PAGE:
Lessons From 2012: Re-Learning On-Base Pecentage

Jared Wickerham

We can learn and grow from even the darkest of times. For the Red Sox, the 2012 season was dark. What did they learn from it? Here is just one lesson.

Many things went wrong over the last two seasons for the Boston Red Sox. Some of the problems responsible for the team's failure were more direct. Many players were injured and some stars under-performed expectations, for example. Problems like that are often isolated. Players get injured but then they heal. They have bad seasons, but if they're talented enough, they come back and perform up to expectations the next season. Injuries and under-performance can and will and did destroy a season, but usually not more than one at a time.

But some are more ingrained, more insidious problems. The Red Sox spent the off-season remaking their roster. They did it in any number of ways and depending on who you talk to, they did it with any number of things foremost in their collective mind. Maybe solving the clubhouse issue was paramount, maybe they were focusing on draft pick retention, or keeping contract length to a minimum above all else. Probably they were working on all of those simultaneously. There's one other aspect to the team though that needed fixing.


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That is a chart of the Red Sox team ranking in on-base percentage since 2007. You'll note some consistency followed by last year. And while I'm already making silly charts on Excel, here's another.

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If you can overlook my lousy graphic abilities, you can see a trend there. Part of that trend is the overall drop in offense in baseball across the board. In fact, that's mostly all there is in the drop between the 2007 and 2011 teams. But then comes last year, the first year in a long time when the Red Sox were bad at getting on base.

Bill James once observed that outs are a game's currency. Most sports have a clock which runs at certain times and teams can't do much outside of the occasional time-out to stop it. But baseball is different. In baseball, good teams make games last longer because they avoid making outs. This same ability to elongate the game also leads to scoring more runs. It has ancillary benefits as well, such as tiring out the opposing team's pitchers. In short, getting on base is a thing that good hitters do. While not doing it doesn't make you a bad hitter, let's just say it limits how good you can become.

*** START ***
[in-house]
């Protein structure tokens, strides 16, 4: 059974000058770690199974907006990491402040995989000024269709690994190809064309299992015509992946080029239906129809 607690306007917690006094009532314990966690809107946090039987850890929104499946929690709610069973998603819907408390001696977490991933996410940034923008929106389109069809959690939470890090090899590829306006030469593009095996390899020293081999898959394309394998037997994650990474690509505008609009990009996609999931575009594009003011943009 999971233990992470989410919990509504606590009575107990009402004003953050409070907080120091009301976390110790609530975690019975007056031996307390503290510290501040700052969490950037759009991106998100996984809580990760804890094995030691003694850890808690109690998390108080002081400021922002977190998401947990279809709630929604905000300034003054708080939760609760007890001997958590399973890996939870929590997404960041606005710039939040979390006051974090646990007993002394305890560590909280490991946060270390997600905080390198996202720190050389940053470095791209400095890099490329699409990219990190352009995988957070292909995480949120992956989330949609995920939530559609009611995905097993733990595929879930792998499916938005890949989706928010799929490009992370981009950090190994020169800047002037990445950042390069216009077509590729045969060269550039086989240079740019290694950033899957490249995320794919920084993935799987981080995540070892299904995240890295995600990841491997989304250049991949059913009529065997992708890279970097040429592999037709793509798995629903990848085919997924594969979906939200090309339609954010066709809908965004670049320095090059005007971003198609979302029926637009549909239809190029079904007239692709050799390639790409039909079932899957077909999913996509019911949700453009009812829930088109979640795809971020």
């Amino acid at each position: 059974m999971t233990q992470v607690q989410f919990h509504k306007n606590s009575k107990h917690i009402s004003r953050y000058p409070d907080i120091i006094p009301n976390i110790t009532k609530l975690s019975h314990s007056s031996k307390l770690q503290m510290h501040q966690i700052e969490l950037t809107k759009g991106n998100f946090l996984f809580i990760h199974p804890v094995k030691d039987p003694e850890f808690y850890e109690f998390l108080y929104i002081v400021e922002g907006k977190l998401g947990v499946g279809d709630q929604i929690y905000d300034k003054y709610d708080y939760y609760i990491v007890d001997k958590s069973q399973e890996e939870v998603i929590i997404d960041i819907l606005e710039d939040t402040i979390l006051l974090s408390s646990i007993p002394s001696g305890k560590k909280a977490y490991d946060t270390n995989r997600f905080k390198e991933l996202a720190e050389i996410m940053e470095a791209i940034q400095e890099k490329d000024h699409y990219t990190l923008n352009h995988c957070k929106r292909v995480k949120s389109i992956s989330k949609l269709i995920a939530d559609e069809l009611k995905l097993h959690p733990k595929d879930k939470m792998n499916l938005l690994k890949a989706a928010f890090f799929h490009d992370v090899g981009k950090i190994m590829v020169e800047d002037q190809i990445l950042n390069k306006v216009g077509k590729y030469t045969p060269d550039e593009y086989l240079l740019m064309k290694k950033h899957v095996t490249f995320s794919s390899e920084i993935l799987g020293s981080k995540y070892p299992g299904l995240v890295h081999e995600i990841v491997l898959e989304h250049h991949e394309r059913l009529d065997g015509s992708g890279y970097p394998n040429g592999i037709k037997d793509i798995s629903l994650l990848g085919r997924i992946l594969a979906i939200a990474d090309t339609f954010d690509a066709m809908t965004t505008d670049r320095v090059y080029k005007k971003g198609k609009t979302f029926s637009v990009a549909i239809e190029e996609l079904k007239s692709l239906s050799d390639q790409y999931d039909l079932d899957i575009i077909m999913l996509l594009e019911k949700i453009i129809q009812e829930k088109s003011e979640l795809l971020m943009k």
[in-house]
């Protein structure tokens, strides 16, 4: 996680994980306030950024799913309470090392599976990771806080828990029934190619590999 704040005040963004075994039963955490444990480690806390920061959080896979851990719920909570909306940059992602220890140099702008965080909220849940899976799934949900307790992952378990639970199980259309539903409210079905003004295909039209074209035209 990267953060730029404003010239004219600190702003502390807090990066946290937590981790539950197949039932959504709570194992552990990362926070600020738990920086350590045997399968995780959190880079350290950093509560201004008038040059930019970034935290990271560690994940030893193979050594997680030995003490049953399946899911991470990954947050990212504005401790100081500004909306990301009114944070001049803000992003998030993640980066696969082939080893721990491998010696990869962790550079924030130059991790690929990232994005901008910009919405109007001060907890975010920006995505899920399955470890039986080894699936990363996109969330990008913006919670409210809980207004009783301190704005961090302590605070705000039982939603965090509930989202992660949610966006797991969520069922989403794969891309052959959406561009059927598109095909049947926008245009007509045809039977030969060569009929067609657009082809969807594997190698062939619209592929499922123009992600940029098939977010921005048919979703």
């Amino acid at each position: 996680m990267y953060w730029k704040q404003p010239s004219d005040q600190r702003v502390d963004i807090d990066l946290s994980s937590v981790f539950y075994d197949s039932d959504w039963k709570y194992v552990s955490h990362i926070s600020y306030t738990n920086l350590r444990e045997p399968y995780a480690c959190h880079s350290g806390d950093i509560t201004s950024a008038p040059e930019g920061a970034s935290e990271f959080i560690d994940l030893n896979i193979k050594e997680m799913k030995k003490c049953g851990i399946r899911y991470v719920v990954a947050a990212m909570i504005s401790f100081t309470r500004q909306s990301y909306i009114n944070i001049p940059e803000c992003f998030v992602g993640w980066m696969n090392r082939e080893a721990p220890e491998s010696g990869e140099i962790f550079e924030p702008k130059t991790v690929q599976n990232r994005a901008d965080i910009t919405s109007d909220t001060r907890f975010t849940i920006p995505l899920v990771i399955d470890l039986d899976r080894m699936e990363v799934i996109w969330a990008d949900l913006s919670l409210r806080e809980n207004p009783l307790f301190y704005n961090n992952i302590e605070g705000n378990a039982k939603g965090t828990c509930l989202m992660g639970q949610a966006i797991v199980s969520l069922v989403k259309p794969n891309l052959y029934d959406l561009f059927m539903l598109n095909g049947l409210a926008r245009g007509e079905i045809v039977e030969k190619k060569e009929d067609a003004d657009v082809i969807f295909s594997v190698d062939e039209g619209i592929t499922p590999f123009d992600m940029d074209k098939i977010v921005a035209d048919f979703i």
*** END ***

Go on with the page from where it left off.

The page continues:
The Red Sox front office must have noticed when they looked deeper at last season's numbers the decline in the team's on-base percentage. In fact, I'm sure they did because there's almost no way to miss it.

And because I'm clearly in a charty mood, here are the on-base percentages the 2012 Red Sox received by position along with the major league averages for those positions, and the difference between the two. (Told you I was charty.)

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Hopefully the graphics published clearly and you can see that the Red Sox received below league average on-base percentages from five defensive positions, or more than half of their batting order. That isn't going to get it done. Those below-average positions are catcher, shortstop, third base, center field, and right field. Let's look at those positions specifically, see what happened last year, and what the Red Sox have done to address it.

Catcher

While Boston didn't trade starter Jarrod Saltalamacchia, they did sign a new back-up catcher, David Ross. It has been speculated by the media (and possibly specifically stated by the team, though I'm unable to find any quotes to that affect at this time) that Ross will play more than most normal back-up catchers typically do. Ross hasn't been an on-base monster during the last two seasons, but he was the two before that, posting .380 and .392 on-base percentages for the 2009 and 2012 Braves. The last two seasons he's been closer though still better than the average catcher at .333 and .321. In any case, when he plays, he'll help bring up the team's average.